In Tahlequah, the Community Health Coalition of Cherokee County endorsed an ordinance to ban the use of e-cigs on city property. That ordinance, passed at a recent meeting, bans the use of electronic cigarettes on city-owned or -operated property.
Muskogee Against Tobacco and Sequoyah (County) Wellness Partnership are part of Muskogee Turning Point and are administered through the Muskogee County Health Department. The funding for these coalitions and programs comes from the Tobacco Endowment Trust Settlement.
The Tobacco Settlement Endowment Trust, or TSET, is a state agency that makes grants aimed at reducing the leading causes of preventable death in Oklahoma — cancer and heart disease — by focusing on tobacco use prevention and obesity prevention.
Tracey Strader, TSET director, said her agency, in an effort to promote the certified health program, created the Incentive Grant program.
D’Elbie Walker oversees the Muskogee and Sequoyah counties’ programs.
For 2012, two grants were received for the Muskogee and Sequoyah county coalition.
“Our two grants make up the Turning Point Coalition,” Walker said.
The grant provided $320,000 for the coalition, Walker said. A separate grant, the Fitness and Nutrition grant, provided $120,000 from TSET.
In 2000, Oklahoma approved a constitutional amendment that allowed TSET to invest payments from the 1998 Master Settlement Agreement. TSET programs and grants are funded by the earnings from the endowment fund.
“E-cigs are the largest step forward in tobacco harm reduction in 50 years,” Gore said.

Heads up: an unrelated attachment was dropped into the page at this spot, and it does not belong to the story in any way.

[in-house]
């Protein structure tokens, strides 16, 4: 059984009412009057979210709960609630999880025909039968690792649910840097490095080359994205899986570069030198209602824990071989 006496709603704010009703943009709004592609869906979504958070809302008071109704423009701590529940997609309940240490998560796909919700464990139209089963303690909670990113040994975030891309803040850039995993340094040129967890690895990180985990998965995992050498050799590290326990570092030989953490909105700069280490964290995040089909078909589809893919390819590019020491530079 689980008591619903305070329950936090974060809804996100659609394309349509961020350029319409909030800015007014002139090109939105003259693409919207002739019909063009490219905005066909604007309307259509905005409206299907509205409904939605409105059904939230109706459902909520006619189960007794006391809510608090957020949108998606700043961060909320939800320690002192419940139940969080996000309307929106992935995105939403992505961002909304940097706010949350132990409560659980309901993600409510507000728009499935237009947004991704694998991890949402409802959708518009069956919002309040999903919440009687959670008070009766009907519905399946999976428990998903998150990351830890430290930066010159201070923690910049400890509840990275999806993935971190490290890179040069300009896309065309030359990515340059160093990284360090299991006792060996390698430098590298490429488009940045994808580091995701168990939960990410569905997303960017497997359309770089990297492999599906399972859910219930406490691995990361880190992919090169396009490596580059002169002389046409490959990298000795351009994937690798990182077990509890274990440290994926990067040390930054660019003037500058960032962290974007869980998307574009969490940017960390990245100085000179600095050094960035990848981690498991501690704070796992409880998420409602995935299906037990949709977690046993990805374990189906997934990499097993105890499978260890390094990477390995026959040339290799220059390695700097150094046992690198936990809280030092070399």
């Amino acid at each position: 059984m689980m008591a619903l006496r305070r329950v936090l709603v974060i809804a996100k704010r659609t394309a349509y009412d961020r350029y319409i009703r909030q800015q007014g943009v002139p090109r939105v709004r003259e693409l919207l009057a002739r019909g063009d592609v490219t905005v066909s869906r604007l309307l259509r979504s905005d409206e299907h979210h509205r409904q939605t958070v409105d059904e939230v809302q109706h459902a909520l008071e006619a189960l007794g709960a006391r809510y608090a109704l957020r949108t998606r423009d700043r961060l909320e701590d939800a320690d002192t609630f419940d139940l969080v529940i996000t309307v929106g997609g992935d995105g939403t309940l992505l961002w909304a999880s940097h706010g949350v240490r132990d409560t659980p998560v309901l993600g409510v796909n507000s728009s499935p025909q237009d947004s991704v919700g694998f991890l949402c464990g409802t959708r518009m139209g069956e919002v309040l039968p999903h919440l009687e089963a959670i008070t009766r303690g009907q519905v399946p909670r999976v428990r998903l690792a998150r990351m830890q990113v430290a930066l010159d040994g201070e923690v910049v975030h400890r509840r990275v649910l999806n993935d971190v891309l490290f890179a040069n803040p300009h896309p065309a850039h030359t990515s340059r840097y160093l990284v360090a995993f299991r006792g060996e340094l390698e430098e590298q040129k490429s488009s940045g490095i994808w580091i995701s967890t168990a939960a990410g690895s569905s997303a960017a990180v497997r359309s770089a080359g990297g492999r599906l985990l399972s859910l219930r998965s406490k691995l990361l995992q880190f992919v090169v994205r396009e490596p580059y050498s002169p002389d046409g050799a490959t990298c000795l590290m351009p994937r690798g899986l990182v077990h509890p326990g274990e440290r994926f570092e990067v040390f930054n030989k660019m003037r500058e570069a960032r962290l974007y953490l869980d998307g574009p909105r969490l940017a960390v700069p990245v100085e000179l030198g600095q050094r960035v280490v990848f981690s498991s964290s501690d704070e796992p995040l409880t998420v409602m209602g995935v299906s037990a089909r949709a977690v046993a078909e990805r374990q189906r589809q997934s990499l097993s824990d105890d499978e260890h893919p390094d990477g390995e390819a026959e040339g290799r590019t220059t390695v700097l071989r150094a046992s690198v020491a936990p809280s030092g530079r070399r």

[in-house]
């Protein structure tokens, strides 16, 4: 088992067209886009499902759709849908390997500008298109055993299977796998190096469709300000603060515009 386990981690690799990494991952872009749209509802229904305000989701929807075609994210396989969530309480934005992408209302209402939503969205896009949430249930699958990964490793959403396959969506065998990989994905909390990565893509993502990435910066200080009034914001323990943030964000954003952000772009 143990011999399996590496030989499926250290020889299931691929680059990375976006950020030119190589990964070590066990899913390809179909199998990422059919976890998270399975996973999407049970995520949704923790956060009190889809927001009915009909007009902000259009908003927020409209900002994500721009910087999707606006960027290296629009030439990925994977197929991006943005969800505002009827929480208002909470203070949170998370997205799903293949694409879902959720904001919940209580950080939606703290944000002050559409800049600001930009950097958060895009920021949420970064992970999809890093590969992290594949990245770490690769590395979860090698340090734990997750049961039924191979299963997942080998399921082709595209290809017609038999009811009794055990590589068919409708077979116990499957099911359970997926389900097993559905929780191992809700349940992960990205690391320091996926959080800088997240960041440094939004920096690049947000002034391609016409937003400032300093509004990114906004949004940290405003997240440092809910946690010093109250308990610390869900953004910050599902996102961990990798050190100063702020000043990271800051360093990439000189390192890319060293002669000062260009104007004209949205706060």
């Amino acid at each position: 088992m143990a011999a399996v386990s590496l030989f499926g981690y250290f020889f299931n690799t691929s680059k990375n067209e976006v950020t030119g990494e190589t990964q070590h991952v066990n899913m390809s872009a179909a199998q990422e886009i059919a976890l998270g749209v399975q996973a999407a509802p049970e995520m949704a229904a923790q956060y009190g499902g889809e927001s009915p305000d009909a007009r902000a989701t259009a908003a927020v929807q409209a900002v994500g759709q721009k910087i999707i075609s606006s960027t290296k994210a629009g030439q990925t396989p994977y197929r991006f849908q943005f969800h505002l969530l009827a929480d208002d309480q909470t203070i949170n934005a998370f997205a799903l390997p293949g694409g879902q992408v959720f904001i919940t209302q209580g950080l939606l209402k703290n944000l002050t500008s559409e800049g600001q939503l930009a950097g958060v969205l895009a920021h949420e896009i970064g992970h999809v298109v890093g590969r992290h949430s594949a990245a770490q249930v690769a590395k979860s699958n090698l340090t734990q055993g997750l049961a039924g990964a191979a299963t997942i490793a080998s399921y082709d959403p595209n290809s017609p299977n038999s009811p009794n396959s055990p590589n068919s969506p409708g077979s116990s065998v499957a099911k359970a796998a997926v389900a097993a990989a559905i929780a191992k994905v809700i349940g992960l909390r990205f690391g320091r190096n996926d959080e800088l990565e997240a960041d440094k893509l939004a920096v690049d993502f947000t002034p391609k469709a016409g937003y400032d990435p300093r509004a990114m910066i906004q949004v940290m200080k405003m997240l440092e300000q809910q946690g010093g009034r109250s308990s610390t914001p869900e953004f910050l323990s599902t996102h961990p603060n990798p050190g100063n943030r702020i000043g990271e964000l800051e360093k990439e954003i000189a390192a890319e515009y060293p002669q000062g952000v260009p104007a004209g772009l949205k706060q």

If tobacco sales go down, so does the amount of money into the trust by big tobacco companies, he said.
The Certified Healthy Oklahoma Business Program began in 2003 as a way to recognize businesses that were working to improve employee health. In 2010, House Bill 2774 created the Certified Healthy Schools and Communities Act. Colleges have also been added to that list.
For Muskogee to receive the maximum funding, $120,000 from the Certified Healthy program, one criteria it must meet is be tobacco free.
Tobacco free, according to the Healthy Communities Incentive criteria, means “all city-owned/operated properties are tobacco free (indoors and outdoors) and includes chewing tobacco, snuff and e-cigarettes.”
Only communities that have received certification through the Certified Healthy Oklahoma program in 2013 are eligible to apply for Incentive grant funds in 2014, and Muskogee was deemed a Certified Healthy City in 2013.
Reach E.I. Hillin at (918) 684-2926 or firstname.lastname@example.org.